ISC & MBU One of the article’s results is that, in fact, the spiral cleavage, at least in its most generic form and also for the species we consider, does not require of any inductive events between cells (no diffusion of molecular factors between cells required). In other words, the relative spatial arrangement of cells does not require from cell communication. This does not mean that this communication does occur, we know it occurs in many species and this communication may be required to specify cell fate and, perhaps, for spiralian cleavages that depart significantly from the generic one.
Can your work tell us something about the evolution of cleavage patterns in animals?
ISC & MBU Bibliography shows us that most animal clades use the same set of basic (and evolutionarily old) cell processes for building up their cleavage patterns. Thus, even though our work is only concerned with spiral cleavage, our results can shed light in other, non-spiralian cleavage patterns. First, non-spiralian patterns have to be generated by other spatio-temporal combinations of similar cell processes, and variation within these non-spiralian patterns are very likely produced by variation in the strength of these other rules. Second, as is the case for the spiral pattern, some patterns may be more likely to arise from development than others (they require less cell processes, and/or less coordination between them). This may account for the uneven distribution of cleavage patterns among animals.
“Most animal clades use the same set of basic (and evolutionarily old) cell processes for building up their cleavage patterns. Thus, even though our work is only concerned with spiral cleavage, our results can shed light in other, non-spiralian cleavage patterns”
As someone who used to work in a ‘wet’ lab, I’m wondering about the process of modelling – how long does it take to run, and when do you know that you have an interesting result? Do you get ‘eureka!’ moments?
MBU I would like to make here a clear distinction between the model (SpiralMaker) itself and the in silico experiments we have performed with this model.
The model (or more precisely, its more general version EmbryoMaker), comprises more than ten thousand lines of programming language, organized in different inter-dependent modules. Most of it is not used in this article however. Such a big code has been built by different people working in Barcelona and in Helsinki during four years (specifically, I programmed many parts of the code relevant for non-epithelial cells). The most challenging aspect of this stage was to implement the different biological phenomena in a mathematical model and to make the model work as a coherent whole. Finally, we had to check that each implemented biological phenomenon worked realistically, but there was little room for Eureka! moments at this stage.
Once we had this computational model ready to use, we performed the two in-silico experiments described in the paper. First, we had to design such experiments at conceptual level (what to simulate, which phenomena to include, until which stage should one run the simulation, which data to collect, how to compare results …) because normally there is no previous experimental protocols as in wet-lab procedures. This is a rather creative stage of the project. Then, the bulk of simulations (each one taking several hours of computation time) was automatically run in order to create the theoretical morphospace. It was really exciting to look for first time the resulting simulated embryos, and to realize that they were very similar to real ones in visual appearance. This early subjective appreciation was later confirmed by quantitative measures of the morphological similarity between the real and the simulated embryos (for some species, the similarity was 100%). This was the real Eureka moment of our research !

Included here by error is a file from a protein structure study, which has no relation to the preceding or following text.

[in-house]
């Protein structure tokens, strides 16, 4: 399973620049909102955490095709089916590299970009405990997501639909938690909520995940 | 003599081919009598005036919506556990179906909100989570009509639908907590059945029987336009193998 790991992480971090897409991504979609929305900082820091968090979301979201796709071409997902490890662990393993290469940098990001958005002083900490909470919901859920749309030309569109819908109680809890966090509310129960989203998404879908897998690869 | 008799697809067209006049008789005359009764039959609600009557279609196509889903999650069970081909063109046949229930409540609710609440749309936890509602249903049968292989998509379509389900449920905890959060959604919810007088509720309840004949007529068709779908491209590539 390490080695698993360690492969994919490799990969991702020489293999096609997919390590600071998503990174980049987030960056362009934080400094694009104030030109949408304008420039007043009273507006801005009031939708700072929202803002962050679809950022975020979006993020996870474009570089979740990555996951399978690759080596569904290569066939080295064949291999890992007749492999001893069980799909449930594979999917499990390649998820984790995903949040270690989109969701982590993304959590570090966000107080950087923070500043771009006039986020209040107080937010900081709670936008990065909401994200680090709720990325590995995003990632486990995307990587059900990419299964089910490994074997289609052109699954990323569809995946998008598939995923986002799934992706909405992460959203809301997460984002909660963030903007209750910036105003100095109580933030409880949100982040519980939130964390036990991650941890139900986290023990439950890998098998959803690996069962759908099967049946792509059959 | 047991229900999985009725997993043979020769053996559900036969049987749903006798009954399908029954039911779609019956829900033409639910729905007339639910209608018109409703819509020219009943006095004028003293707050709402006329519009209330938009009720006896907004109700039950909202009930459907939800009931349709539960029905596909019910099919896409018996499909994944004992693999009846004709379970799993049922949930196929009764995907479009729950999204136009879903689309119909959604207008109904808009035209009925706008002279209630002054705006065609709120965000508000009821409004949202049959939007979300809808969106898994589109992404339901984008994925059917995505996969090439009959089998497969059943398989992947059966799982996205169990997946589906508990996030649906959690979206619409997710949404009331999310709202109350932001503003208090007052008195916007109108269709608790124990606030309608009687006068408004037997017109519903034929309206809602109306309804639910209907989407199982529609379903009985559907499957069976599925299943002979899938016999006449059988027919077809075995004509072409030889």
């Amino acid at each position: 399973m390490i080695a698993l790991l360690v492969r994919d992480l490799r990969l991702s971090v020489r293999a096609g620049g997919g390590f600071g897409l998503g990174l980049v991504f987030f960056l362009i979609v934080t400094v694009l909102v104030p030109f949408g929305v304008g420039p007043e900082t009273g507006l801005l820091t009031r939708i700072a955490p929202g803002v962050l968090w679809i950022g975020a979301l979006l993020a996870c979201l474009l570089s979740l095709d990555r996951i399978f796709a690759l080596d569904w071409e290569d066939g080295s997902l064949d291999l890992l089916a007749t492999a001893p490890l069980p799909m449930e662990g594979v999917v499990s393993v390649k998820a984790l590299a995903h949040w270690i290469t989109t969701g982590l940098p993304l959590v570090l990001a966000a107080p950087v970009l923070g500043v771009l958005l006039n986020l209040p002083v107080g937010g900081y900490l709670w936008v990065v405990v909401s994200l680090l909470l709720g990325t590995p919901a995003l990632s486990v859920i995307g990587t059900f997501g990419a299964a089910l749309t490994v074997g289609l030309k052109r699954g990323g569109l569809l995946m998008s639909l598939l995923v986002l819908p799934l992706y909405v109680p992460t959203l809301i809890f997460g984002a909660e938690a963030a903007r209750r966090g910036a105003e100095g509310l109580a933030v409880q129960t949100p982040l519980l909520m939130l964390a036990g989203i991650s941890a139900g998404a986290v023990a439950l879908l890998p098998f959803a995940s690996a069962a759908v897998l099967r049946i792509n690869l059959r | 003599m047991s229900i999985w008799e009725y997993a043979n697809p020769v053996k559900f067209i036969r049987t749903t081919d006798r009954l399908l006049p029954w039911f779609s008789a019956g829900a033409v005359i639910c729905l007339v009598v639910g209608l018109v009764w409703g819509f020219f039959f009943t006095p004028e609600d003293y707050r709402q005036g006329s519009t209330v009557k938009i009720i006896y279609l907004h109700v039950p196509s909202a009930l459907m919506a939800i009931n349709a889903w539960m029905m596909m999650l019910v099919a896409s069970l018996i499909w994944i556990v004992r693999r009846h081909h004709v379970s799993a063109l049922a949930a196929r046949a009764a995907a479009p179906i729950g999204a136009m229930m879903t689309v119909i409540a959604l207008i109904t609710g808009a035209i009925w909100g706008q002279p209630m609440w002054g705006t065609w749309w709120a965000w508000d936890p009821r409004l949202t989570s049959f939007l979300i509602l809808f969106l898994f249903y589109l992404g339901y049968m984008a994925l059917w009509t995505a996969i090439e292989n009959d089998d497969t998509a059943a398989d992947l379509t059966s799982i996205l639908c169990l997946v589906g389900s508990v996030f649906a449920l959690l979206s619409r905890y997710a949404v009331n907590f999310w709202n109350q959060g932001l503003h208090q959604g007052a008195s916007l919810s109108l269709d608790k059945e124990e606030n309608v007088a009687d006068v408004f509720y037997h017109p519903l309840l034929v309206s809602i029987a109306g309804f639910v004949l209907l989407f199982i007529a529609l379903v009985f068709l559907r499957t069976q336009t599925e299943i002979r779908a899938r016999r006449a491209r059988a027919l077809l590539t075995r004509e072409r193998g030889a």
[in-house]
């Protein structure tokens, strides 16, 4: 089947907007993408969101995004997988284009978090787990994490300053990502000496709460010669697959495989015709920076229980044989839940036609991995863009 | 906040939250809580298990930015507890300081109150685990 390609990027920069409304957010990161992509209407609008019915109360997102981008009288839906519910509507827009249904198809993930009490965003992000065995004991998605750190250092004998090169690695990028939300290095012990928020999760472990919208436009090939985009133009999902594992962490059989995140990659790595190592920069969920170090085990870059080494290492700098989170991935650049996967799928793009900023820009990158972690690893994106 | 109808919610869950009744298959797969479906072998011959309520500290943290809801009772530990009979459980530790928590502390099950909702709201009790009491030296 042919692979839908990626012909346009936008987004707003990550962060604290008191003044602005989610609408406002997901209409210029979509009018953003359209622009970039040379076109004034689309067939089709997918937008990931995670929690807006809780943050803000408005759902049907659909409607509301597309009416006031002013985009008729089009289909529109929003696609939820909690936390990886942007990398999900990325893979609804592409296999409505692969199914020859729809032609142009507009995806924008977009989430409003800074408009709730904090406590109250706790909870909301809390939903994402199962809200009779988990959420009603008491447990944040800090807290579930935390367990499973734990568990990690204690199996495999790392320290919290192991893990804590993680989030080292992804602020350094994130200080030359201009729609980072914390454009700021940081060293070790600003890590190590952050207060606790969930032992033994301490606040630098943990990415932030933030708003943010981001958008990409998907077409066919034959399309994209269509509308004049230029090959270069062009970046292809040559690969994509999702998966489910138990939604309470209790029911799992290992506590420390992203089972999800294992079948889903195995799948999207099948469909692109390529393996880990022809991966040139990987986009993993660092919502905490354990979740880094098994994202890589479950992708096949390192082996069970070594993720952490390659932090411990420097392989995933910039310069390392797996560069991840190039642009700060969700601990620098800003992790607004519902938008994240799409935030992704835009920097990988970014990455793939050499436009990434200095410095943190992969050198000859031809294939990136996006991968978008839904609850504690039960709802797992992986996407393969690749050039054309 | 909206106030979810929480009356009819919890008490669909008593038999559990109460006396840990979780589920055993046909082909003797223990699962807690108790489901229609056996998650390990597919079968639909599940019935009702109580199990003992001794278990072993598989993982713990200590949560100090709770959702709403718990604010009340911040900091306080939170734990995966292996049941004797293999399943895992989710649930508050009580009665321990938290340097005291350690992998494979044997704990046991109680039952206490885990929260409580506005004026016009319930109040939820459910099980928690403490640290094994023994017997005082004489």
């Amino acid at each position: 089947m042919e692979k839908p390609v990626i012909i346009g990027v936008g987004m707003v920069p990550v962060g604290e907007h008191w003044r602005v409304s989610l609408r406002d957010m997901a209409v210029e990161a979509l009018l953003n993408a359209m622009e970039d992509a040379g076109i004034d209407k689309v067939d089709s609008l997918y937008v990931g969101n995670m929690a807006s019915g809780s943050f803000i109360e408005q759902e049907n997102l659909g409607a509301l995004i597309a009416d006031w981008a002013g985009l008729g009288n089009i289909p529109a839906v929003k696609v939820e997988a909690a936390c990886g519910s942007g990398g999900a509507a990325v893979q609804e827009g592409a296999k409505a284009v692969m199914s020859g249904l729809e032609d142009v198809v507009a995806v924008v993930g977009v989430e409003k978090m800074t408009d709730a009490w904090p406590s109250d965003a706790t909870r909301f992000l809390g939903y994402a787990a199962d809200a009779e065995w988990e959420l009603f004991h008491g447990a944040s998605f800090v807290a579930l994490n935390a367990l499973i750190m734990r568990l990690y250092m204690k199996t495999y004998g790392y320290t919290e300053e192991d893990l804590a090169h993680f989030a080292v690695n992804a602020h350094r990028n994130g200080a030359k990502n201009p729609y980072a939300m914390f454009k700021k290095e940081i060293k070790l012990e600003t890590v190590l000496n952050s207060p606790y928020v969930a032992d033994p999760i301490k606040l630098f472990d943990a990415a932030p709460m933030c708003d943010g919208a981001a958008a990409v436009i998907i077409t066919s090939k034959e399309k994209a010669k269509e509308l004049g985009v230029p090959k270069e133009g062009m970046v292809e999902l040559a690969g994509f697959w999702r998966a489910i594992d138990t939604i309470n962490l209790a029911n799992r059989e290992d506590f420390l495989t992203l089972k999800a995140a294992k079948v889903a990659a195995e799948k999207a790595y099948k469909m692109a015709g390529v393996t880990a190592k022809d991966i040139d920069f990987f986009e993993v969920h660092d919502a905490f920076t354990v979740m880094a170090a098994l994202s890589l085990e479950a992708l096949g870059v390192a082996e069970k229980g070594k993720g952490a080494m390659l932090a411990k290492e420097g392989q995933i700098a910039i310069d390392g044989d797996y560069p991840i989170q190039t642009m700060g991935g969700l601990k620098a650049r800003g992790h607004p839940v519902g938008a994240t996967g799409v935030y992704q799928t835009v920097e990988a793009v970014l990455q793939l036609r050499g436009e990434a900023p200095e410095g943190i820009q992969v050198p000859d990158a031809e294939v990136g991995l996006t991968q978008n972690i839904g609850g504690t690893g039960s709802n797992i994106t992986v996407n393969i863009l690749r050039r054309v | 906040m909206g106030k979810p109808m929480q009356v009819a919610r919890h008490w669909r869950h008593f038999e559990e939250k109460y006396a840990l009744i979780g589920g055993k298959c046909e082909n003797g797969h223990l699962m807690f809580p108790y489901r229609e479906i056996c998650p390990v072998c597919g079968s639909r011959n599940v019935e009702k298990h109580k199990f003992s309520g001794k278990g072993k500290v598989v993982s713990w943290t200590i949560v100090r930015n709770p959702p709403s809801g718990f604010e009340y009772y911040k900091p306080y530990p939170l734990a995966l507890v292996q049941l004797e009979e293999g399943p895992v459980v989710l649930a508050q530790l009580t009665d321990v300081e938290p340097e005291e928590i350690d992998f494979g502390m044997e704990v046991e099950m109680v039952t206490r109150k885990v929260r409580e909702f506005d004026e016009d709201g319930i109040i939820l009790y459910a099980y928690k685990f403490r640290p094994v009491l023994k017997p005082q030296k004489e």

“It was really exciting to look for first time the resulting simulated embryos, and to realize that they were very similar to real ones in visual appearance”
What next for you after this work, Miguel?
MBU I have recently presented my Doctoral Thesis (November, 2016) in the Autonomous University of Barcelona, whose main chapters were devoted to the modelling of spiral cleavage. Currently, I am looking for future (Post-Doc) projects in which I could take advantage of the abilities acquired during my PhD and that would be in consonance with my intellectual interests. In that sense, I would like to continue in Evo-Devo modeling, specially in its more theoretical side. This is because I think that this theoretical/modelling approach is the fastest, cheapest and simplest way to address many questions of capital interest in biology (e.g. how biological complexity evolves, or how development itself evolves …).
And where next for the Salazar-Ciudad lab?
ISC At the moment I have several lines of research in the lab. One is taking a similar approach that in here but in mammalian tooth development (system in which I have been working for many years). One member of my group is using EmbryoMaker (a general modelling framework developed by us, described in a previous Node post) to implement a more realistic tooth model. We have built several tooth models in the past but their bio-mechanics were not precise enough to explore in enough detail the early tooth morphogenesis. This person is also making bio-mechanical experiments on tooth germs to contrast the model predictions.
In another line of research we are using a fly wing model we published in 2015 to explore how fly morphology changes with temperature. In yet another line of research we are using an existing model of development and evolution in tooth morphology to measure how accurately the statistical approach of quantitative genetics (mostly through Lande’s equations) holds for complex multivariate morphologies that are the result of a complex developmental process.
Finally we are using the EmbryoMaker in a ensemble approach in which we build a huge number of random networks and check which embryo morphologies they produce. This apparently crazy approach has the advantage that it may allow us to identify in an unbiased way general structural principles that gene networks need to fulfil to be able to produce complex morphologies. I am also starting to look for a new place to work.
Miguel Brun-Usan, Miquel Marín-Riera, Cristina Grande, Marta Truchado-Garcia & Isaac Salazar-Ciudad. A set of simple cell processes is sufficient to model spiral cleavage. Development 144: 54-62.